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Technical Brief

Efficient Fitting of the Feed Correction Polynomial for Real-Time Spline Interpolation

[+] Author and Article Information
Kaan Erkorkmaz

Associate Professor
Precision Controls Laboratory,
Department of Mechanical and Mechatronics Engineering,
University of Waterloo,
200 University Avenue West,
Waterloo, ON N2L 3G1, Canada
e-mail: kaane@uwaterloo.ca

Contributed by the Manufacturing Engineering Division of ASME for publication in the JOURNAL OF MANUFACTURING SCIENCE AND ENGINEERING. Manuscript received March 16, 2014; final manuscript received March 29, 2015; published online July 8, 2015. Assoc. Editor: Xiaoping Qian.

J. Manuf. Sci. Eng 137(4), 044501 (Aug 01, 2015) (8 pages) Paper No: MANU-14-1119; doi: 10.1115/1.4030300 History: Received March 16, 2014; Revised March 29, 2015; Online July 08, 2015

In spline toolpath interpolation, a crucial point is solving the mapping between the spline parameter (u) and actual arc length (s) accurately, so that the toolpath is traveled without undesirable fluctuations or discontinuities in the feedrate profile. To achieve this, various techniques have been proposed in literature, including Taylor series interpolation, iterative numerical methods, and approximating the mapping between u and s with a feed correction polynomial. This paper presents a new way to parameterize the seventh order feed correction polynomial, which was introduced by Erkorkmaz and Altintas (2005, “Quintic Spline Interpolation With Minimal Feed Fluctuation,” ASME J. Manuf. Sci. Eng., 127(2), pp. 339–349). The proposed technique has a closed-form solution that can be efficiently implemented in real-time, rather than having to construct and solve a linear equation system with 14 unknowns for each spline segment. In this paper, the new solution is derived step by step, and simulation case studies are presented which demonstrate that the new method accurately parameterizes the feed correction polynomial in approximately 43% less computational time, compared to applying the former solution of Erkorkmaz and Altintas (2005, “Quintic Spline Interpolation With Minimal Feed Fluctuation,” ASME J. Manuf. Sci. Eng., 127(2), pp. 339–349). This is because matrix multiplication operations and a dedicated linear equation solver, which are cumbersome to implement inside a real-time computer numerical controller (CNC), are avoided in the new solution.

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Figures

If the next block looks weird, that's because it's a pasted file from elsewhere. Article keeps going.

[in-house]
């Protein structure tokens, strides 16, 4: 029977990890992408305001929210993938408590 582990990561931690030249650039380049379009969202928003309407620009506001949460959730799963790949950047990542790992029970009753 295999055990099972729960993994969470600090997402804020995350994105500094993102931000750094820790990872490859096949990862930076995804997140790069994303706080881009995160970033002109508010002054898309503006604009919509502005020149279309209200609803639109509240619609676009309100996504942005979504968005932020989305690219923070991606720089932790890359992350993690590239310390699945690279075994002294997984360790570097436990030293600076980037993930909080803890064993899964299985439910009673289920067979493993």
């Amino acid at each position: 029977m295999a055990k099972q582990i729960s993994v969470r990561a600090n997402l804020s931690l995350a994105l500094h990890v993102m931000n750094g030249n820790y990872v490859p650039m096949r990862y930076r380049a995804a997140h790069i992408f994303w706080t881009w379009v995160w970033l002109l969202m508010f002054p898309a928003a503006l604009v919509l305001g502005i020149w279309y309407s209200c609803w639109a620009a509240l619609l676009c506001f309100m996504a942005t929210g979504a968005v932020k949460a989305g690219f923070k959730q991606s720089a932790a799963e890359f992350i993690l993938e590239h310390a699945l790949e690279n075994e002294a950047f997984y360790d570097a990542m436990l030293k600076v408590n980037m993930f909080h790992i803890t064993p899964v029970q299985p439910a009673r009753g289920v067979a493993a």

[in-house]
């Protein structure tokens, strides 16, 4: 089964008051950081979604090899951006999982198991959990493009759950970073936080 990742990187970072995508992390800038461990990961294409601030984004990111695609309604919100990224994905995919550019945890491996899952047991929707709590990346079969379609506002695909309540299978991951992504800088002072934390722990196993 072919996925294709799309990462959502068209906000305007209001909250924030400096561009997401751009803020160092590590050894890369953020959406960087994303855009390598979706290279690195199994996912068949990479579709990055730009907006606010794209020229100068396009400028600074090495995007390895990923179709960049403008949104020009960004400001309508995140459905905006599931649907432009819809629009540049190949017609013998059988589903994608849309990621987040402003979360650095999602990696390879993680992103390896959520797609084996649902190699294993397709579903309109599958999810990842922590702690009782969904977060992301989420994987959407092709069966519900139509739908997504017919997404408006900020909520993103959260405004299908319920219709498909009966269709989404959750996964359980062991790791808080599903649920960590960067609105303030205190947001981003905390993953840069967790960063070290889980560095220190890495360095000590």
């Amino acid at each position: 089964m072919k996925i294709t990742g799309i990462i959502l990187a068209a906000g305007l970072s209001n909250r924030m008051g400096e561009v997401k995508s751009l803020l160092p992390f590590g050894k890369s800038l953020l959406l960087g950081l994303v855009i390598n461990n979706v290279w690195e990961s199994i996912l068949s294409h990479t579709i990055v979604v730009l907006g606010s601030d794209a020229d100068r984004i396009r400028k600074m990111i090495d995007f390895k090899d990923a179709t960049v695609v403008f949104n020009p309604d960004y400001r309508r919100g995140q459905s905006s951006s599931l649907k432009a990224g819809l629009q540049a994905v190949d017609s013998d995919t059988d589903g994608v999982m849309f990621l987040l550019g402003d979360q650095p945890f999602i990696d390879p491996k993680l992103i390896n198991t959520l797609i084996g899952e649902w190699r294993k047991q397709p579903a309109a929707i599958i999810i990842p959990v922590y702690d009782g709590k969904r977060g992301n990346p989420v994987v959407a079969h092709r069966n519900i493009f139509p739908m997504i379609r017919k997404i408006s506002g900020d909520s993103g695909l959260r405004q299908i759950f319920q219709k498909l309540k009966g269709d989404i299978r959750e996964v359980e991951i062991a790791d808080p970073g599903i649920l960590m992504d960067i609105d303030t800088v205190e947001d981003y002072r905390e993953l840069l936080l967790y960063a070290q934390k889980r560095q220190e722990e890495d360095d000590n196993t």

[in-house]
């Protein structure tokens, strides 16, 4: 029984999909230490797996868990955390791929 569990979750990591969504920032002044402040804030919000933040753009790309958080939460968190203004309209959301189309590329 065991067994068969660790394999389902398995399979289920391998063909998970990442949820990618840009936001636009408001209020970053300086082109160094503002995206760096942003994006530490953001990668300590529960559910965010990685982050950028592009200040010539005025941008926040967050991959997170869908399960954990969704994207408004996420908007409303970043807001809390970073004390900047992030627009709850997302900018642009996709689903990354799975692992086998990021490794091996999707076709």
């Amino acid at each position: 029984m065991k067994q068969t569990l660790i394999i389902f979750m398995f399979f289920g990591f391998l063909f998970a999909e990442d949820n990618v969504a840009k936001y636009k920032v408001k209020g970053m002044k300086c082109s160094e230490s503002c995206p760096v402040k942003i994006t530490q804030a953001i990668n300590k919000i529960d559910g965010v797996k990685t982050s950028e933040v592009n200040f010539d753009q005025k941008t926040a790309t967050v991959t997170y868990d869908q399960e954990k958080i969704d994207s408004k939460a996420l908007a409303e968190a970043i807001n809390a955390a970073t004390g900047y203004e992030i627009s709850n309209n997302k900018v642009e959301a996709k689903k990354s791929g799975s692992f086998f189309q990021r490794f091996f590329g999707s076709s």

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Fig. 2

Three commonly used spline interpolation methods [3]: (a) natural interpolation, (b) interpolation using Taylor series expansion, and (c) interpolation with feedrate correction polynomial

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Fig. 3

Parameterization of the feed correction polynomial using data generated from the numerical integration of the arc length (s) over the spline parameter (u) [3]

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Fig. 4

Implementation comparing the new parameterization method for the feed correction polynomial with the earlier results reported in Ref. [3]. (a) 88-Segment toolpath, (b) natural interpolation, (c) first order Taylor, (d) feed correction polynomial (earlier solution, using matrix calculations [3]), and (e) feed correction polynomial (computed with the proposed solution).

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Fig. 7

Implementation of the proposed feed correction method on an airfoil profile. (a) 48-Segment toolpath, (b) natural interpolation, and (c) feed correction polynomial (computed with the proposed solution).

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Fig. 5

Comparison between seventh order feed correction polynomial and fifth order variations (i.e., justification of using seventh order): (a) seventh order feed correction polynomial parameterized considering u–s data, as well as zeroth, first, and second order boundary conditions (proposed), (b) fifth order feed correction polynomial parameterized considering u–s data and only zeroth and first order boundary conditions, and (c) fifth order feed correction polynomial parameterized considering only zeroth, first, and second order boundary conditions

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Fig. 6

(a) Computational load and (b) average computational time comparison between the earlier solution [3] and proposed new method for computing the feed correction polynomial for one segment. The reported results are based on the 88-segment toolpath in Fig. 4(a), which was split, on average, to 440 divisions per segment (= Mk) during the computation of the segment arc-lengths and feed correction polynomials.

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